Burke’s main motivation was complaints from her constituents about
    having to go to court for tickets they received when they were found
    riding the Blue Line without Metro tickets or passes.”

    Which is odd considering that the Blue Line does not and will not, for the most part, have turnstiles.

  • There’s an awful lot of “inside baseball” in that description of the Code of Conduct.  There’s nothing wrong with having a code or even a transit court, but this just seems to say “look! here’s how sausage is made! see?”

    I would love to see an American transit agency come up with a common courtesy campaign as cute, clever, funny and easy to understand as Tokyo Metro’s “Please Do It At Home” posters.  Or even borrow the Japanese posters, after fixing the inevitable Engrish.

  • One again Matt Barrett at the Metro Library has shared with me some addenda: There is a 2004 receive and file staff report on transit courts that Matt theorizes could be what led to everything else – the 2006 Burke motion, passenger code of conduct, and the creation of transit court.

    And Mr. Barrett dug up a 1992 reference to creating “transit courts” by Antonio Villaraigosa (who was an Board alternate durng his years as a labor organizer)! See item 7 “Director Special Items” in these December 17, 1992 SCRTD meeting minutes:

    I would counter to James that sharing the process has value, and I think noting pointedly the dismal lack of public input is a bit more than “look! here’s how sausage is made! see?” Trust me, some Metro staff will be displeased at my bringing that to light…

  • Anonymous

    The amended (6/23/2011) code of conduct allows for 1st Amendment expressive activities within section 6-05-210 Solicitation, but signs at entrances to Union Station and Section 6-05-120 Loitering, forbid; “Remaining in a Metro facilityor vehicle without a lawful transportation purpose . . .”  Exercising freedom of speech is not a law transportation purpose, therefore the code of conduct is contradictory and unclear and subject to misinterpritation by enforcement officers and dangerous to freedom of speech.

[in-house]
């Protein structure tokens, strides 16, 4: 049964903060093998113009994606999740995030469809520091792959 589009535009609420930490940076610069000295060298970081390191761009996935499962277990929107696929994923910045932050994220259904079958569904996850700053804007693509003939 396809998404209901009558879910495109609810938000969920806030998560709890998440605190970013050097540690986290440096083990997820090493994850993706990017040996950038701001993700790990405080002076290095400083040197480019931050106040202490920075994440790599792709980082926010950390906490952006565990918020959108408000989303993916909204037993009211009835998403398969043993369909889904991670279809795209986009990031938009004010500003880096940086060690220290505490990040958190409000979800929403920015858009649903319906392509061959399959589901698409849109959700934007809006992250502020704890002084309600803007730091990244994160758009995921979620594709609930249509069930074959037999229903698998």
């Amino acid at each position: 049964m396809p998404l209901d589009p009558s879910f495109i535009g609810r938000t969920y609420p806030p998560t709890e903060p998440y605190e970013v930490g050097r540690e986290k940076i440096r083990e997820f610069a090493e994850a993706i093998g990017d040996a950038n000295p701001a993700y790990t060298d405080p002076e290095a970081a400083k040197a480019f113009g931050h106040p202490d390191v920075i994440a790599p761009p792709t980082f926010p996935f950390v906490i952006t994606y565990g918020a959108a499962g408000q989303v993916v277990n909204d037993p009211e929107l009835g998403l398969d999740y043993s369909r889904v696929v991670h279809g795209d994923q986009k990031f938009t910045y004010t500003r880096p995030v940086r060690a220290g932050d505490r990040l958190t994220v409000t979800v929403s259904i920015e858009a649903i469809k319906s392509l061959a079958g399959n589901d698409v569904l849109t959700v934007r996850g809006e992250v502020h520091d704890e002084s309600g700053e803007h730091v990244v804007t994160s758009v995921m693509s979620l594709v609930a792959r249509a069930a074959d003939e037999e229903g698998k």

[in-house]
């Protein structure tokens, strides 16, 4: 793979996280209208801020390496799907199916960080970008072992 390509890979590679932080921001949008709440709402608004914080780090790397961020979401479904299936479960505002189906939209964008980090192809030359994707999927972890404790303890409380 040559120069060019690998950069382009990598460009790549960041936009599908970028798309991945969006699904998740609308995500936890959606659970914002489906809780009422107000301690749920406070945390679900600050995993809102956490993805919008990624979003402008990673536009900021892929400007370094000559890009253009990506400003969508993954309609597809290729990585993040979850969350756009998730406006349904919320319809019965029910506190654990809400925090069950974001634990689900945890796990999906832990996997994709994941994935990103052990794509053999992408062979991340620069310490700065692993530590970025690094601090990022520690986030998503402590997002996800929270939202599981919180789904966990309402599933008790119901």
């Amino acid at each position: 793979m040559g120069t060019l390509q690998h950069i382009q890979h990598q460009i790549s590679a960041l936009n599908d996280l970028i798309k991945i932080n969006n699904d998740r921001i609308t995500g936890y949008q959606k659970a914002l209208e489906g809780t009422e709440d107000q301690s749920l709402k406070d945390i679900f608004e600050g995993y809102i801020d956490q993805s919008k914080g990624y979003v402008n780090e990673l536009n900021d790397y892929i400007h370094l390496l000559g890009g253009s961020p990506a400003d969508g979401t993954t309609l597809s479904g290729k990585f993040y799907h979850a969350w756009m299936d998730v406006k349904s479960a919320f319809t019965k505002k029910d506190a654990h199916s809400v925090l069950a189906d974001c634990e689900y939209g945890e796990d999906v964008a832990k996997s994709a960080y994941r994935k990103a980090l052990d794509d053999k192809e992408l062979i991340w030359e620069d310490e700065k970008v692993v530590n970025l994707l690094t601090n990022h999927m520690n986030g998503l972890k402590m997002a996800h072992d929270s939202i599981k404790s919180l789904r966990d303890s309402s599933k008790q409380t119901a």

• Anonymous

    I don’t understand how any MTA business has anything to do with the making of sausage, or for anyone to look and see how sausage is made.

  • Anonymous

    When people have allegedly violated the law, what is the problem of having to go to court.  Is the MTA court system supposed to fairer than the prior court system.


What Questions Would You Ask Daily Transit User Reps. on Advisory Panel to Metro’s Measure R Oversight Committee?

My metaphor of choice to describe transportation funding and policy making is an onion, in which there are a succession of layers representing complexities and multifaceted cross-jurisdictional dimensions. And one cannot be complacent since there are always new aspects to explore and try to fathom. For example, in a previous commentary I laid out the […]

Transit Funding 101 — County-Wide Edition

Thursday at the Metro Board monthly meeting with little fanfare or media attention one of the most important agenda items for the entire year will be dealt with and approved most likely without any discussion or public comment via a single consolidated vote as just one of 27 items being handled as “consent.” The item […]

Thoughts on Metro’s Fare Restructuring

(I want to be explicit this is solely my own opinion, and in no way endorsed by either Streetsblog or Southern California Transit Advocates – DG But I can’t help notice that So.CA.TA. has a special meeting just to discuss the changes this Saturday. – DN) Metro staff recently released two options for fare restructuring […]

Streetsblog Asks Metro Board to Waive Attorney Client-Privilege on Najarian’s 710 Big Dig Motion

SBLA Metro 710 Priviledge At last week’s Metro Board meeting, County Attorney Charles Safer responded to an April motion by Board Member Ara Najarian containing questions on the I-710 Gap Closure Project. The Najarian motion sought the answers to three basic questions concerning the relationship between Caltrans and Metro on this project. Specifically, Najarian sought […]

The History Thats Led Us to This Weekend’s Special Metro Board Meeting

Photo: biofriendly/Flickr (Everyone knows that Dana is one of the Board members for the Southern California Transit Advocates, right?  Good. – DN) May 24, 2007 the Metro Board held a public hearing to consider what the agency termed euphemistically "fare restructuring". Tumultuous is word that best captures what the six hours of public hearing held in the Metro […]